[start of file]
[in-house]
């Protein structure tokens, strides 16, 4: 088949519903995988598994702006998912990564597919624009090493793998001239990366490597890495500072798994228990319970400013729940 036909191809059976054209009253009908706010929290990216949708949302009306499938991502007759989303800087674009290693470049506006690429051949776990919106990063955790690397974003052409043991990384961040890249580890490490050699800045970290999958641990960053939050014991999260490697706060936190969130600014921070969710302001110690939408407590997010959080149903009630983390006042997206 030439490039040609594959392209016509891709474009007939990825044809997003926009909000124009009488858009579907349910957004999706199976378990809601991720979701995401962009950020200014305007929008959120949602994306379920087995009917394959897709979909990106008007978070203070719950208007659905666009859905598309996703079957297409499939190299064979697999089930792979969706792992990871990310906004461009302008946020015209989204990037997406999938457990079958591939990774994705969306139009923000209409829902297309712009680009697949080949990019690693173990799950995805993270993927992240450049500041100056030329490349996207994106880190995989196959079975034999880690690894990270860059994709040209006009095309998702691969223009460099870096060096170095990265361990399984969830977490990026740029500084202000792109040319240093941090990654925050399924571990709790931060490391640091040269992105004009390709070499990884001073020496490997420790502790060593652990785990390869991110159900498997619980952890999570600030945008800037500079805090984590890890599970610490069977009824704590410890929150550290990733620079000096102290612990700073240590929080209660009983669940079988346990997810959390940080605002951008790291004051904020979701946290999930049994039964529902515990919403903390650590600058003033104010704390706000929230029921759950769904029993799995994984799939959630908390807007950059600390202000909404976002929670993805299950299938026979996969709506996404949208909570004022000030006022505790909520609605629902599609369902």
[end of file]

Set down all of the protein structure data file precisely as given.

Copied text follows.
[in-house]
């Protein structure tokens, strides 16, 4: 088949519903995988598994702006998912990564597919624009090493793998001239990366490597890495500072798994228990319970400013729940 036909191809059976054209009253009908706010929290990216949708949302009306499938991502007759989303800087674009290693470049506006690429051949776990919106990063955790690397974003052409043991990384961040890249580890490490050699800045970290999958641990960053939050014991999260490697706060936190969130600014921070969710302001110690939408407590997010959080149903009630983390006042997206 030439490039040609594959392209016509891709474009007939990825044809997003926009909000124009009488858009579907349910957004999706199976378990809601991720979701995401962009950020200014305007929008959120949602994306379920087995009917394959897709979909990106008007978070203070719950208007659905666009859905598309996703079957297409499939190299064979697999089930792979969706792992990871990310906004461009302008946020015209989204990037997406999938457990079958591939990774994705969306139009923000209409829902297309712009680009697949080949990019690693173990799950995805993270993927992240450049500041100056030329490349996207994106880190995989196959079975034999880690690894990270860059994709040209006009095309998702691969223009460099870096060096170095990265361990399984969830977490990026740029500084202000792109040319240093941090990654925050399924571990709790931060490391640091040269992105004009390709070499990884001073020496490997420790502790060593652990785990390869991110159900498997619980952890999570600030945008800037500079805090984590890890599970610490069977009824704590410890929150550290990733620079000096102290612990700073240590929080209660009983669940079988346990997810959390940080605002951008790291004051904020979701946290999930049994039964529902515990919403903390650590600058003033104010704390706000929230029921759950769904029993799995994984799939959630908390807007950059600390202000909404976002929670993805299950299938026979996969709506996404949208909570004022000030006022505790909520609605629902599609369902």